2. Equitable Estoppel

Petitioners argue that the application of Rev. Rul. 68-643 to them is retroactive and so grossly unfair that respondent is estopped to deny the deduction.

Rev. Rul. 68-643 is not being applied to petitioners retroactively. By its own terms, Rev. Rul. 68-643 is not applicable to any taxpayer who prior to November 26, 1968, incurred a legal obligation to prepay interest. Petitioners had not entered into a binding contract on or before November 26, 1968.

Furthermore, even if Rev. Rul. 68-643 had been promulgated to have retroactive, rather than prospective, application to all taxpayers, respondent would not be estopped. As the Supreme Court stated in Dixon v. United States, 381 U.S. 68, 72-73 (1965):

In Automobile Club of Michigan v. Commissioner, supra, [353 U.S.] at 183-184, [77 S. Ct. at 709] we held that the Commissioner is empowered retroactively to correct mistakes of law in the application of the tax laws to particular transactions. He may do so even where a taxpayer may have relied to his detriment on the Commissioner's mistake. See Manhattan General Equipment Co. v. Commissioner, 297 U.S. 129 [56 S.Ct. 397, 80 L.Ed. 528]. This principle is no more than a reflection of the fact that Congress, not the Commissioner, prescribes the tax laws. The Commissioner's rulings have only such force as Congress chooses to give them, and Congress has not given them the force of law. * * * [Fn. ref. omitted.]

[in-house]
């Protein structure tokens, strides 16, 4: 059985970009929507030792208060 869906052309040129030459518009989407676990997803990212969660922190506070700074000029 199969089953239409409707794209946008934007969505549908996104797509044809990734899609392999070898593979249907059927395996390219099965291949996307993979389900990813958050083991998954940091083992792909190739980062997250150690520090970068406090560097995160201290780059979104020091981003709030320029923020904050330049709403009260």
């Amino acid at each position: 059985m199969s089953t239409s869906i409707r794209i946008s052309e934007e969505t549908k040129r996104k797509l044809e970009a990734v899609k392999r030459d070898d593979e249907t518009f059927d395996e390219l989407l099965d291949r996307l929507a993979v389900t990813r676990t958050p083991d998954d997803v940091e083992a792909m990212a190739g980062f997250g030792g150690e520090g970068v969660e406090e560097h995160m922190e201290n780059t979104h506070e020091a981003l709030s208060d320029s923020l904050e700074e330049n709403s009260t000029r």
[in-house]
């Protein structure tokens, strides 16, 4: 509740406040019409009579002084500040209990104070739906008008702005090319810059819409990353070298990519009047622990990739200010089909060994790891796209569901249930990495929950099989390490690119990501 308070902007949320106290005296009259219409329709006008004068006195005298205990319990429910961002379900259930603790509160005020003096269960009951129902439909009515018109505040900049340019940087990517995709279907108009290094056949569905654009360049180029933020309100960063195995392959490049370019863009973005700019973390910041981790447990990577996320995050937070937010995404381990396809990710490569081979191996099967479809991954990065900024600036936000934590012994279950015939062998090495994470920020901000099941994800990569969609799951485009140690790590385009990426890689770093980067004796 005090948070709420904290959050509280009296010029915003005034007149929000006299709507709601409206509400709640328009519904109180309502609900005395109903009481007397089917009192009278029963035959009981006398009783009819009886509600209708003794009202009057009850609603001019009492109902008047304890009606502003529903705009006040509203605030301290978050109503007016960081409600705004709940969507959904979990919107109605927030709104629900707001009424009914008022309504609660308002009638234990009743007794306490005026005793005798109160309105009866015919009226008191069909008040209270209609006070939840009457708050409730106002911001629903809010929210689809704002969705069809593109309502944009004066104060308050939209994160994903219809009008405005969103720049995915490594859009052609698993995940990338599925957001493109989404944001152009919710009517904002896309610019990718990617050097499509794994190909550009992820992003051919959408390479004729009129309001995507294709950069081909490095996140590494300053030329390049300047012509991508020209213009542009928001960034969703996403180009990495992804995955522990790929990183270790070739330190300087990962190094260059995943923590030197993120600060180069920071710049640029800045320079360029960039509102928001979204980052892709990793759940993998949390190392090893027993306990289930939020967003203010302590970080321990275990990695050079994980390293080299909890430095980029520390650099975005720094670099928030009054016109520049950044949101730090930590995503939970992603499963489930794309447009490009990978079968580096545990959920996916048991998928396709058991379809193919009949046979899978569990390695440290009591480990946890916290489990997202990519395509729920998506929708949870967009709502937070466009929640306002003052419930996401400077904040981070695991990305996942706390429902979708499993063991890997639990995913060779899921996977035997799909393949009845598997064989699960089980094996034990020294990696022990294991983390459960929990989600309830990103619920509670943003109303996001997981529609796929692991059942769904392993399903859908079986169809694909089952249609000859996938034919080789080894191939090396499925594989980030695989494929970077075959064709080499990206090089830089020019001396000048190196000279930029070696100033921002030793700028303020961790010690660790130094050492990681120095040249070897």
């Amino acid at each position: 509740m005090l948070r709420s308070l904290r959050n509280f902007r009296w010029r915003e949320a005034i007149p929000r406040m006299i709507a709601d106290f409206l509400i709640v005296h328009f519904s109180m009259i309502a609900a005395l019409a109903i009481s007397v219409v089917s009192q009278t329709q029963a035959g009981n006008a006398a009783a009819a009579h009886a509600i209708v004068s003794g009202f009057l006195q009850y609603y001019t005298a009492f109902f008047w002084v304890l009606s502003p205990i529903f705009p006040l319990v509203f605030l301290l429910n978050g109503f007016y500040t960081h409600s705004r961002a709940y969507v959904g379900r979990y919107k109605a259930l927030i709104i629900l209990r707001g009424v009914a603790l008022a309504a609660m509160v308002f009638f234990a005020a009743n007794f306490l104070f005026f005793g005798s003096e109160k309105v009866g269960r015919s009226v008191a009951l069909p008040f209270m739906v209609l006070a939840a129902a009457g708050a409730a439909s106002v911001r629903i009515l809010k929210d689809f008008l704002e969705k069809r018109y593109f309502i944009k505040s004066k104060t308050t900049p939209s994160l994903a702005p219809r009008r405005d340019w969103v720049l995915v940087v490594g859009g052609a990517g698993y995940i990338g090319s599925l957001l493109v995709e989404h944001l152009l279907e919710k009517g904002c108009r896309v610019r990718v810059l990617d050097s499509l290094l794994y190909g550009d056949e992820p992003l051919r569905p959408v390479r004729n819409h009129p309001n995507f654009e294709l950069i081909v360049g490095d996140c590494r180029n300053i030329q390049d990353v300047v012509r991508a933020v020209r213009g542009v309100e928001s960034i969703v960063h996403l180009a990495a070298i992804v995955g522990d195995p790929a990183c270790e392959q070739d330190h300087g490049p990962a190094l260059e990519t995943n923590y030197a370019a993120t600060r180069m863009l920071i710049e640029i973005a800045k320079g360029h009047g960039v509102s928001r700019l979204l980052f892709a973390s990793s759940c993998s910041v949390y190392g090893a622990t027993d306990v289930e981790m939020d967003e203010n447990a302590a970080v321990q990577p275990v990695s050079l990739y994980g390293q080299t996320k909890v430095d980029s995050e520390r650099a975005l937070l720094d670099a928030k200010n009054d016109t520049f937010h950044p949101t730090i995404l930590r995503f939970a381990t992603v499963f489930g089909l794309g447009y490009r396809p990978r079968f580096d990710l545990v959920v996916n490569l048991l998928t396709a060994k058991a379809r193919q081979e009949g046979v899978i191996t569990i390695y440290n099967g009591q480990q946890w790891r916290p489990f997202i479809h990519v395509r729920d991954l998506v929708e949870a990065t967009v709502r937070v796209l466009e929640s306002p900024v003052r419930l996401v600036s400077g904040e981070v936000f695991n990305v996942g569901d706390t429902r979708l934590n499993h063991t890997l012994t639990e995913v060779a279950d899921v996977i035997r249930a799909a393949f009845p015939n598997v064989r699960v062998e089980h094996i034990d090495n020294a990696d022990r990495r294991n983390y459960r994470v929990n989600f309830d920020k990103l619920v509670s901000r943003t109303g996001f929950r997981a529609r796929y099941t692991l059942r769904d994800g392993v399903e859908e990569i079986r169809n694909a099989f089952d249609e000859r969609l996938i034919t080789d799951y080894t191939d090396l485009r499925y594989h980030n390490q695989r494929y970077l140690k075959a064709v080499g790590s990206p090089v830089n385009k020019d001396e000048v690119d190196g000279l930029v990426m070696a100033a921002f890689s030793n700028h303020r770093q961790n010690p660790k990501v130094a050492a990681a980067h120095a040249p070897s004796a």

3. Validity Of Prepaid Interest Deduction

Petitioners claim they are entitled to deduct the entire amount of interest prepaid in 1968, asserting that no material distortion of their income resulted therefrom. Respondent contends that the prepaid interest is not deductible in the year paid (1968) because it does materially distort petitioners' income, and, because prepaid interest is a valuable asset and must be prorated over the term of the loan.